Unit Four: E-Portfolio

From KNILT

Objectives:

Electronic Portfolio

Students will be able to understand the importance of the portfolio

Students will understand the uses of a portfolio

Students will understand the necessity of using technology in the classroom


Grey arrow.gif Read this! Portfolios

Electronic portfolios are becoming common place in schools for students to not only show their best work, but also show how their learning growth has occurred. As you read the definitions and requirements of a portfolio from Jonathan Mueller's website on authentic assessment, think about the types of assignments (Think back to Writer's Workshop!) you would like your students to have in their portfolios. What similarities do these assignments have? What kind knowledge do you want your students to attain from using their portfolio? Record your thoughts.


Grey arrow.gif E-portfolios have evolved from the standard paper portfolio. According to Gail L. Ring and Sebastian L. Foti (2003), authors of “Addressing Standards at the Program Level with Electronic Portfolios,” “The crux of the problem is that in addition to attending to reading, writing, and the other skills measured by current standardized tests, teachers have the responsibility of providing students with an array of communication skills NOT BEING TESTED by today’s standardized tests.” Electronic portfolios have been introduced to allow students to integrate technology into their work. “Electronic portfolios contain the same types of information as paper portfolios, but the information is collected, stored, and managed electronically” (Lambert, DePaepe, Lambert, Anderson, 2007, p. 76). Students are more likely to be engaged in creating an e-portfolio as it draws on what is relevant in society today in its use of technology.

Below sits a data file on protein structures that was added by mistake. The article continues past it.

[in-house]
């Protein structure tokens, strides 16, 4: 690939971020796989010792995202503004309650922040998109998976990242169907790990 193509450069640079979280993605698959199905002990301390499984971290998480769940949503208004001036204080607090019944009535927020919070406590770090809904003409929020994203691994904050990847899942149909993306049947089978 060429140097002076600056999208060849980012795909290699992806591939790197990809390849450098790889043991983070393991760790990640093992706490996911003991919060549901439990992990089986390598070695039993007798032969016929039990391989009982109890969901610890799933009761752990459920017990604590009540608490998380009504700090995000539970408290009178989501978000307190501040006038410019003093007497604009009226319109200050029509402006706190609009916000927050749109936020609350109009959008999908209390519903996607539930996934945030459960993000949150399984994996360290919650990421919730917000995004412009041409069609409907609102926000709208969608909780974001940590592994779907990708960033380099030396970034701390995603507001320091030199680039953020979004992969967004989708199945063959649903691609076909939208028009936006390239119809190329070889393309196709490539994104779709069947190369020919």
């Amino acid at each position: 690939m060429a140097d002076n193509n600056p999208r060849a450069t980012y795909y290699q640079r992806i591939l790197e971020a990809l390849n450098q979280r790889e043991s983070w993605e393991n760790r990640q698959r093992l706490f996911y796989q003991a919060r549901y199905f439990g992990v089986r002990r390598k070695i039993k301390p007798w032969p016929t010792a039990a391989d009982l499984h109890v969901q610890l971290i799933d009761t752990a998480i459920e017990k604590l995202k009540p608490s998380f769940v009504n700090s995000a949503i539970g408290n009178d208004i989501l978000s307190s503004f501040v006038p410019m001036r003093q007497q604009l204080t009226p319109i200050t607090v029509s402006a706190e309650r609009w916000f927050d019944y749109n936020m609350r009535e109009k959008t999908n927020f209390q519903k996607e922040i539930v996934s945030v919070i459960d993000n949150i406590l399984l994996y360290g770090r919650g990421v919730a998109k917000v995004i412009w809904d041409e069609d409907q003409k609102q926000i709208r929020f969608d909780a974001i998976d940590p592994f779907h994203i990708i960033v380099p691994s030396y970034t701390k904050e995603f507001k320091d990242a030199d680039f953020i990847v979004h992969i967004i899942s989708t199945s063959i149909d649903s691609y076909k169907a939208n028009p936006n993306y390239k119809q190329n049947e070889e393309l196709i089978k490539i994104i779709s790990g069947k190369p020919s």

Grey arrow.gif Electronic portfolios not only take up little physical space, but can hold a great deal of information. Pictures, art work and writing samples can be all be scanned in and saved. Reading samples could be recorded. Work samples from the previous school year could also be included. Another important addition, would be collaborative student work that otherwise would not be able to be included in each participating students portfolio. Once the student work is organized, electronic portfolios can be enhanced by the addition of sound, music, pictures, graphics and even video. All of these facets make the portfolio more appealing to the student, parent and teacher. Electronic portfolios also serve to enhance computer and technology skills. The teacher and student would gain experience by creating, selecting, organizing, editing and evaluating the portfolios. Students would feel a sense of accomplishment and empowerment by displaying, sharing and presenting their electronic portfolios to teachers, fellow classmates and parents.


Grey arrow.gif Check this out! Example of an electronic portfolio

As you look at this student's portfolio, record your thoughts on what you think she did well with and what you think she could improve on. What parts of this portfolio do you think are the most useful? What parts would you implement? What would you not require? Why? What ideas would you add? Use your knowledge from both Jonathan Mueller's website and the information on this page to support your opinions.


Reflection

Record your answers to these questions:

1. Explain how a portfolio constitutes a type of authentic assessment. What traits of authentic assessment does a portfolio contain?

2. How would you use a portfolio in your classroom? Describe the specific traits you would require in the portfolio.

3. What is your view in implementing technology to authentic assessment? Do you think e-portfolios are more beneficial than using a paper portfolio? Support your opinion.




On to the next unit: Unit Five

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